Tuesday, July 31, 2007

Housesitter Ian Deserves a Medal

When I go away for more than a couple of days, I like to find a housesitter. While Freya would be okay with someone dropping by once or twice a day for some food and a couple of pets, she wouldn't be happy. She likes to be around people. She likes for people to make laps so she can sit in them. She likes for people to lie down so she can purr a bit and then flop down on them, and then spoon with them after she slides down their side. That's the kind of cat she is.

I like to find a housesitter who would appreciate a week or so on their own - someone who lives out in the burbs, or who has roomies, or misses cats, or something. They're doing me a huge favour by staying Chez Butch, so I like to feel like I'm doing them a bit of a favour back.

Ian was a perfect candidate: roommated and cat-misser. But I think he got a little more than he bargained for.

The Wednesday before I left, he came over and I gave him a tour and we went over the notes I'd made for him. The entire page of notes I'd made for him. Apartment quirks, what to do in case Freya got sick, contact numbers for friends. I called the vet and gave them his name, I emailed Grace to see if she'd be available to drive Ian and Freya to the vet's in case of an emergency, I called my landlord to tell him that if there were a problem, Ian would call. I left my upstairs neighbours a note. I left Ian detailed notes about all the people who knew.

In short, I went kind of bonkers. I'm still not quite sure what tick had gotten under my skin, because jesus, I even emailed Ian from Halifax to give him yet one more ridiculous "just in case" instruction. He must have thought the place and my pet, not to mention my brain, were made of glass.

Point 5 under "apartment quirks" (right under "turn shower taps 5 times for water") was "ants, mice, bats." Listed from least to most scary. Ian was holding the paper as we went over it. His eyebrows shot up. "Bats? For real?"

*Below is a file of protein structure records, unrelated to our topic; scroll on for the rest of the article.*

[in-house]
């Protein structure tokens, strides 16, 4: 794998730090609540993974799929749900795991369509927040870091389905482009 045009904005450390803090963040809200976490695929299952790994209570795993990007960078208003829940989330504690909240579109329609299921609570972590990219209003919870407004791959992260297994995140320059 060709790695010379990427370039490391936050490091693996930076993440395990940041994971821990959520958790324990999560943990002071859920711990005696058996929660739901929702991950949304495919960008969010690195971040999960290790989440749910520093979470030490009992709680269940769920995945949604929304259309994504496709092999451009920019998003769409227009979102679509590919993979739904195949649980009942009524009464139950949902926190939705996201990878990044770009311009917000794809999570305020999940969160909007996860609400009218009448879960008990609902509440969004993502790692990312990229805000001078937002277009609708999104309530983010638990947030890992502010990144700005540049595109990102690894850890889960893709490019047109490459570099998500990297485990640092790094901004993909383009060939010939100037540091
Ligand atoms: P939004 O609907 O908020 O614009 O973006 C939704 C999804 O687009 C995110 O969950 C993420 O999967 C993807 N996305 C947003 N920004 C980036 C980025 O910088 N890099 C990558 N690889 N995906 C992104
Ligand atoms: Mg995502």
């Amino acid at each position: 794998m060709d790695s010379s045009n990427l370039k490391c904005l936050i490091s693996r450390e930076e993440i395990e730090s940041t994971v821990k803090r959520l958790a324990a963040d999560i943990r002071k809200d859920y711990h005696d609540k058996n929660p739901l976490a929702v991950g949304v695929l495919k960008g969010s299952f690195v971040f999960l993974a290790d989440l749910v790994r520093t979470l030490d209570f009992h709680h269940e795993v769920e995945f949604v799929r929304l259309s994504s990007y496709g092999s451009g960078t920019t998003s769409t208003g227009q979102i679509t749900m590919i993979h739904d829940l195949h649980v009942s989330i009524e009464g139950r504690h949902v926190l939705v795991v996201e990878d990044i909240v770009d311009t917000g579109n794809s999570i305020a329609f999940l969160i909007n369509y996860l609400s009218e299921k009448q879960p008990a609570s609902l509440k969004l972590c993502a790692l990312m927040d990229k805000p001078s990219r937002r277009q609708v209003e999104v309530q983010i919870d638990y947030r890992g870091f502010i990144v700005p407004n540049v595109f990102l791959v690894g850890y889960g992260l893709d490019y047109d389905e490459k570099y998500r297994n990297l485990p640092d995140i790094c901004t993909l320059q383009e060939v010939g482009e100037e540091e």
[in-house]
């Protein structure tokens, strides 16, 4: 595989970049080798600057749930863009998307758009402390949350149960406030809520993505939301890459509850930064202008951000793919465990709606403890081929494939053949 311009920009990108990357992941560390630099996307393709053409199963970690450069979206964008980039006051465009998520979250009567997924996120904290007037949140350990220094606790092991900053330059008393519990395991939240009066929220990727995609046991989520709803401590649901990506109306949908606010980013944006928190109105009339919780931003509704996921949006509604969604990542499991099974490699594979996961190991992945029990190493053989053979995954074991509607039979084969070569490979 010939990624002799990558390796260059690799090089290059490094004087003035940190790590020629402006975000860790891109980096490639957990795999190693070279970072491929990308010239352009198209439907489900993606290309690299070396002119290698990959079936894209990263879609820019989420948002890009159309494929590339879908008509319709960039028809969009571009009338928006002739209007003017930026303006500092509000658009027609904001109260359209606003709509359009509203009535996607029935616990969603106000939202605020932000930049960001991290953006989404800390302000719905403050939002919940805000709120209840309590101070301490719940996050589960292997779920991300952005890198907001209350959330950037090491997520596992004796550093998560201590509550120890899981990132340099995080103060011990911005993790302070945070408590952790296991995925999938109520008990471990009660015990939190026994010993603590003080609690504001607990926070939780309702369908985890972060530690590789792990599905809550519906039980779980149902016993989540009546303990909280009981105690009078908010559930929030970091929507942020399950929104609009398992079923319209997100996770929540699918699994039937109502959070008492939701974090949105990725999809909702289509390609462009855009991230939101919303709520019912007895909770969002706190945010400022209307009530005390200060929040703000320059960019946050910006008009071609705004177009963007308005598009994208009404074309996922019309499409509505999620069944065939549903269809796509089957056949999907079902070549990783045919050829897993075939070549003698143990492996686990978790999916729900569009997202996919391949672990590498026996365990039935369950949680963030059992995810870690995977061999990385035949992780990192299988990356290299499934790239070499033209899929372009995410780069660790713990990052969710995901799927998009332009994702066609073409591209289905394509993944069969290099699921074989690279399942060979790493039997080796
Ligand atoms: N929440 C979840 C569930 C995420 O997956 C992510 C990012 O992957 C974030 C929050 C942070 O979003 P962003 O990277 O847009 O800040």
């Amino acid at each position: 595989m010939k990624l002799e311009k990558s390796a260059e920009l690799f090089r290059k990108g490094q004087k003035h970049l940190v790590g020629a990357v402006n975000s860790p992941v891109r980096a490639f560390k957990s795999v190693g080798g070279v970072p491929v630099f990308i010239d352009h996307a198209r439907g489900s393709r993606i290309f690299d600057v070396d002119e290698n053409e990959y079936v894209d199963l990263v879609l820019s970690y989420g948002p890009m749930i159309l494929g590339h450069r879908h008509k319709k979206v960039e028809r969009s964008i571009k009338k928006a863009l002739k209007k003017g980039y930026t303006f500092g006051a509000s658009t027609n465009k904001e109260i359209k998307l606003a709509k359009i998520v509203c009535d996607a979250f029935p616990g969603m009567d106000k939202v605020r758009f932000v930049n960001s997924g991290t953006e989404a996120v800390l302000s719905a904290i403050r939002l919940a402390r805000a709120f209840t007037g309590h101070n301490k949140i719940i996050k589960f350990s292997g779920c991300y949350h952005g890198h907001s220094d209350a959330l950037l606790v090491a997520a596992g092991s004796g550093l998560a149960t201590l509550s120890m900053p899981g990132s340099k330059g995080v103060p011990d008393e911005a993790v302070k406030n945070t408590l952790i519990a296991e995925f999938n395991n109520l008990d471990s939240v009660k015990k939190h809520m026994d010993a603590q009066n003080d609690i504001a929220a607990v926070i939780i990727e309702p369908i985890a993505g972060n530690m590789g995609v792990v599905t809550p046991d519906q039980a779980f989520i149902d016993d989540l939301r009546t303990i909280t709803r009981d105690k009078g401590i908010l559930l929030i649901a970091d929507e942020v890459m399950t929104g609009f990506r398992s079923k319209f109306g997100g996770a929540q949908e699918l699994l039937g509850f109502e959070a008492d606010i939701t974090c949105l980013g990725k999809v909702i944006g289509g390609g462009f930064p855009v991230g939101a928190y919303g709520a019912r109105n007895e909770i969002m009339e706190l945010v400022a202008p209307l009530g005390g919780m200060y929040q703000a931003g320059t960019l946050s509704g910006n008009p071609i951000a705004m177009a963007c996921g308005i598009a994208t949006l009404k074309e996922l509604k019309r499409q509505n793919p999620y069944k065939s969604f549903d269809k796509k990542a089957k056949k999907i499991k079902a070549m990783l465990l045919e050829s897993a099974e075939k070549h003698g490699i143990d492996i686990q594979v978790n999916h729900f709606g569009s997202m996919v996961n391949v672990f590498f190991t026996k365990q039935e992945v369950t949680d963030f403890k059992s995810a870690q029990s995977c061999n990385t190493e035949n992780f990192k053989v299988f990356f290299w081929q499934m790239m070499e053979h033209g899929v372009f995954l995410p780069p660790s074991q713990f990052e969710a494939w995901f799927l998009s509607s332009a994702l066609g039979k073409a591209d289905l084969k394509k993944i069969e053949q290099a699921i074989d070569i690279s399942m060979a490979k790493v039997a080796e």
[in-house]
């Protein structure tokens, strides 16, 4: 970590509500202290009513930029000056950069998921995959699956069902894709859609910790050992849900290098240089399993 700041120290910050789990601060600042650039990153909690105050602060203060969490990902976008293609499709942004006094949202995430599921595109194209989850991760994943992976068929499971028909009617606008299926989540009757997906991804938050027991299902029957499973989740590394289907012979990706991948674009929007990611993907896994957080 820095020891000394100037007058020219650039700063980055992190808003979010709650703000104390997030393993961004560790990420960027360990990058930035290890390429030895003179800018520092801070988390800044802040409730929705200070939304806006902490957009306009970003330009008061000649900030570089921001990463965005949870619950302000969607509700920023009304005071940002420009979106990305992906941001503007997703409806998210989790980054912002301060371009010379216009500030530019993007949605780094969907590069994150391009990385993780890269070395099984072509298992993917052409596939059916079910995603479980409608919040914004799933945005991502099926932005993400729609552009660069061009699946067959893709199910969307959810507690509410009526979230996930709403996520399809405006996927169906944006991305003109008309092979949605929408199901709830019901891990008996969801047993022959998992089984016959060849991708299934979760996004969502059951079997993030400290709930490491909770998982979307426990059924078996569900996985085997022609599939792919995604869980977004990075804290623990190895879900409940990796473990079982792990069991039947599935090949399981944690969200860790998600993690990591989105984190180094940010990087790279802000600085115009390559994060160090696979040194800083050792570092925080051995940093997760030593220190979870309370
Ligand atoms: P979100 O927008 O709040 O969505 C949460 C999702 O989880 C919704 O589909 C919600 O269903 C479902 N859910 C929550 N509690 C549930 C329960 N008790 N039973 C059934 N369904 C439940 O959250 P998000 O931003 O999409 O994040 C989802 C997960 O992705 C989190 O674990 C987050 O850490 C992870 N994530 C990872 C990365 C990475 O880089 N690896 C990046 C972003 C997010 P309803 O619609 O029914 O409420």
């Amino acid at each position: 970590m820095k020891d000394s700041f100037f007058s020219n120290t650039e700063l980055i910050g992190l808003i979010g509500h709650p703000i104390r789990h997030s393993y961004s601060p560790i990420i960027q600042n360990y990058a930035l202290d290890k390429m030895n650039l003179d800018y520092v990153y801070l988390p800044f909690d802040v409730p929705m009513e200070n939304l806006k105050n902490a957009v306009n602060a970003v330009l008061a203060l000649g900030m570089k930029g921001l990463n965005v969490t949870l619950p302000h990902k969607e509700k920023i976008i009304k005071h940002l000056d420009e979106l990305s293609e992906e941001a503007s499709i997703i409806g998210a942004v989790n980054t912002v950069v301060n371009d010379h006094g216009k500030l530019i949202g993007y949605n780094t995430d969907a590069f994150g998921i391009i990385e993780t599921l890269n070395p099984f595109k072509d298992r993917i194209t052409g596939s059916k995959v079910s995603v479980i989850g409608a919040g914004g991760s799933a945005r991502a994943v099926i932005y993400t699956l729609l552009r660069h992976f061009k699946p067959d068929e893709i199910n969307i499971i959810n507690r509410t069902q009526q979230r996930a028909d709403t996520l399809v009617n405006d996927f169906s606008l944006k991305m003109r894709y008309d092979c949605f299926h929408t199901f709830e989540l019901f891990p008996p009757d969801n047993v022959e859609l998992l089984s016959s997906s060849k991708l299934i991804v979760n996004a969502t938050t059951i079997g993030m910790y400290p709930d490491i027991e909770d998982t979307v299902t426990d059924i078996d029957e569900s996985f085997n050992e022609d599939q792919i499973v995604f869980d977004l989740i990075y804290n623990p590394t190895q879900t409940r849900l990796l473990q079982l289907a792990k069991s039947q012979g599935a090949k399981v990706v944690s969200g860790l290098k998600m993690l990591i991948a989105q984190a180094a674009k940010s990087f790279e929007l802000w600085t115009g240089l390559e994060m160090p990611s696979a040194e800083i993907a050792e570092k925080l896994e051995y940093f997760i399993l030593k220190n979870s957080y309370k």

"Yeah, sadly. It's high season too." I paused, feeling guilty. "I probably should have mentioned the bats beforehand. But you probably won't get one." He couldn't tell, but I was crossing all my fingers and and all my toes.

When I got home from the 'fax, there was a note on the table. "And check the phone message from Mark," it said, "Pretty funny." Now Mark is a funny guy prone to making penis jokes, or, well, drawing penis jokes. So that's what I had in mind when I checked the message. It was not a rude joke about the male member, but detailed instructions on how to deal with bats. As soon as I realized he was serious, I gasped and looked around the room. My eyes instantly zeroed in on the guano on the wall above the TV. Poor poor Ian, I thought, what a housesitting disaster.

I was thinking, too, about the cat puke.

Steve and I picked Eric up at the Halifax airport on Sunday night. After all the hellos and the settling in, Eric and I sat out on the lanai in the dark. He seemed a little quiet, maybe a little tense, but I put it down to travelling and being somewhere new. We chatted, there was a lull. He turned towards me.

"There's something I need to tell you," he said. I could feel the shot immediately, each molecule of adrenaline another worst case. "Freya's okay, I went and checked," he continued, and my shoulders came down from around my ears. "But she threw up on your bed." I started breathing again. "On your new sheets."


"But she's fine?"
"Yep, she seemed normal."
"Ah well, sheets are sheets. If Freya's fine, I can buy new sheets."
"And no one's slept on them."

As it turns out, I don't even have to buy new sheets, because Housesitter Ian did an amazing job of cleaning them when the stain was fresh. He washed them. Twice. With stain remover. He washed my mattress, even.

I'm not sure a medal is good enough.

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